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25 August 2015

A Look at the Recent US Equity Market Drop

To say that recent activity in the US Equity market has been unprecedented would certainly be an understatement. On Friday, August 21st, and Monday, August 24th the S&P 500 index fell 3.24% and 4.02% respectively. To put these declines in perspective: based on a year's worth of data, Monday's market drop was equivalent to an over 4 standard deviation event, making these declines extreme by any statistical measure:

Date   Return   Standard Deviations
August 20   -2.13%   2.86
August 21   -3.24%   4.17
August 24   -4.02%   4.83

For some perspective, to correctly estimate last Friday's decline using a year of daily data through August 20th, a parametric VaR would require a confidence interval of 99.9984%. This equates to the probability of such an event occurring to be less than once in 10,000 observations.

On the subject of VaR, one would require using data going back to 2008 to anticipate the returns just seen on Friday, August 21st:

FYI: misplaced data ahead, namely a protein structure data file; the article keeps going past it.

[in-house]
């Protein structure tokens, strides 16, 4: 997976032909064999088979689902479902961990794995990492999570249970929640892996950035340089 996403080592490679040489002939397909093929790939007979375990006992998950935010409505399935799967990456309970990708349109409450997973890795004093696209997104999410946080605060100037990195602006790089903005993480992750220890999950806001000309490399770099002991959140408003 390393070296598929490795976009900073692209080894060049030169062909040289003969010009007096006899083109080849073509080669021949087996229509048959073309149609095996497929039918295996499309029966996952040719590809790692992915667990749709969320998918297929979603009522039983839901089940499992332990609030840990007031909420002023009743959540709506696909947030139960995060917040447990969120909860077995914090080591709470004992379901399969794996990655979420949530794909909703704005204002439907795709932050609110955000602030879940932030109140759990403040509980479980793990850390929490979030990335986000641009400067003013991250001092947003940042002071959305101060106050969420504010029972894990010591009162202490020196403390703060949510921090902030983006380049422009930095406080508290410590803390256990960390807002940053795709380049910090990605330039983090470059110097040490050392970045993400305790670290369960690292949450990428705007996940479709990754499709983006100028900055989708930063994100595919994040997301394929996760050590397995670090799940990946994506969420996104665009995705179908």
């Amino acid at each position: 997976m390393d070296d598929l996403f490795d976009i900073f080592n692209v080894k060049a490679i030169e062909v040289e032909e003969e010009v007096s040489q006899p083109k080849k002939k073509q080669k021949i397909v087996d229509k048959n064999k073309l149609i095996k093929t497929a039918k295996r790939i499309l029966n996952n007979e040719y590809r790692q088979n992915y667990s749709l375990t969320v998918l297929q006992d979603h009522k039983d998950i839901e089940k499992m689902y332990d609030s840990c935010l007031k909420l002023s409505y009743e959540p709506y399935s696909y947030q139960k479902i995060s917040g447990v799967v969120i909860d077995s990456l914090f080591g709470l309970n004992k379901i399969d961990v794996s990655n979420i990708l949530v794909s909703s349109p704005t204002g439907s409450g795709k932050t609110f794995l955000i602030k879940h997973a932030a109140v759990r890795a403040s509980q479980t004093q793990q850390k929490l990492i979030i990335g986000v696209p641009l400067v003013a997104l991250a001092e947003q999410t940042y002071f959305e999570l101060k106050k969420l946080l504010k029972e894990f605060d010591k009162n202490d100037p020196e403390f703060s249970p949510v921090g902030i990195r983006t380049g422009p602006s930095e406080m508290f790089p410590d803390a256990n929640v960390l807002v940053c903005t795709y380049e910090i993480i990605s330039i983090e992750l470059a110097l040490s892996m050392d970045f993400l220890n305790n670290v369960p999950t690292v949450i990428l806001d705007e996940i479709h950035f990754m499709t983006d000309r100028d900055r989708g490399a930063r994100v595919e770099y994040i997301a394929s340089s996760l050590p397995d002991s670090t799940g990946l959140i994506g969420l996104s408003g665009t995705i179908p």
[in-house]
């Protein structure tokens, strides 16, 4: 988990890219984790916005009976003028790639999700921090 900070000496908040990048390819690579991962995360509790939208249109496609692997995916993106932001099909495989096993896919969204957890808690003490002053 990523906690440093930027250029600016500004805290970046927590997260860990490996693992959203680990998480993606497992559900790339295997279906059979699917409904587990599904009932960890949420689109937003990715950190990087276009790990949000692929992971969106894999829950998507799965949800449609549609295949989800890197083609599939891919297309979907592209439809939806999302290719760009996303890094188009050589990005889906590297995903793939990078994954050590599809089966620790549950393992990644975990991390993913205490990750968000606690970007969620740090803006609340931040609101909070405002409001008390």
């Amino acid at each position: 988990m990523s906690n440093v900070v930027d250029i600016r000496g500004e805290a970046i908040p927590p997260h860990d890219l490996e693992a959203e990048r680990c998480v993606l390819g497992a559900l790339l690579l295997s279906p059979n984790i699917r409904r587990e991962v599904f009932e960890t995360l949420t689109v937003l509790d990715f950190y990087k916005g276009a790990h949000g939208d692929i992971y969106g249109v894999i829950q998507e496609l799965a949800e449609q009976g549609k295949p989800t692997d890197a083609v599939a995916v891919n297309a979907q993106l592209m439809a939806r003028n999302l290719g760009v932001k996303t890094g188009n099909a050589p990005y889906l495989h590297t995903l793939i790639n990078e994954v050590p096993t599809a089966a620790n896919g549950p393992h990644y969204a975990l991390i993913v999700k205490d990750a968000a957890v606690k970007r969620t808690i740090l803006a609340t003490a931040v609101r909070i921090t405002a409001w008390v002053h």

For Monday, August 24th's decline of 77.68 points, only a conditional VaR using 7-years of data (again, including 2008) correctly estimated the S&P 500's decline that day:

Which brings us to why stress-testing is exceedingly important as a complimentary set of exposure analysis. Here we shock an at-the-money option on the SPY's starting with data as of August 20th using a -5% move in the S&P 500 Index:

The benefit of stress-testing is its lack of reliance on statistical (historical) data. Regardless of the presence of extreme events in a given data set (or detrimentally, in this case, the lack thereof), stress-testing allows for simulation of market shocks in all environments, volatile, extreme, or not.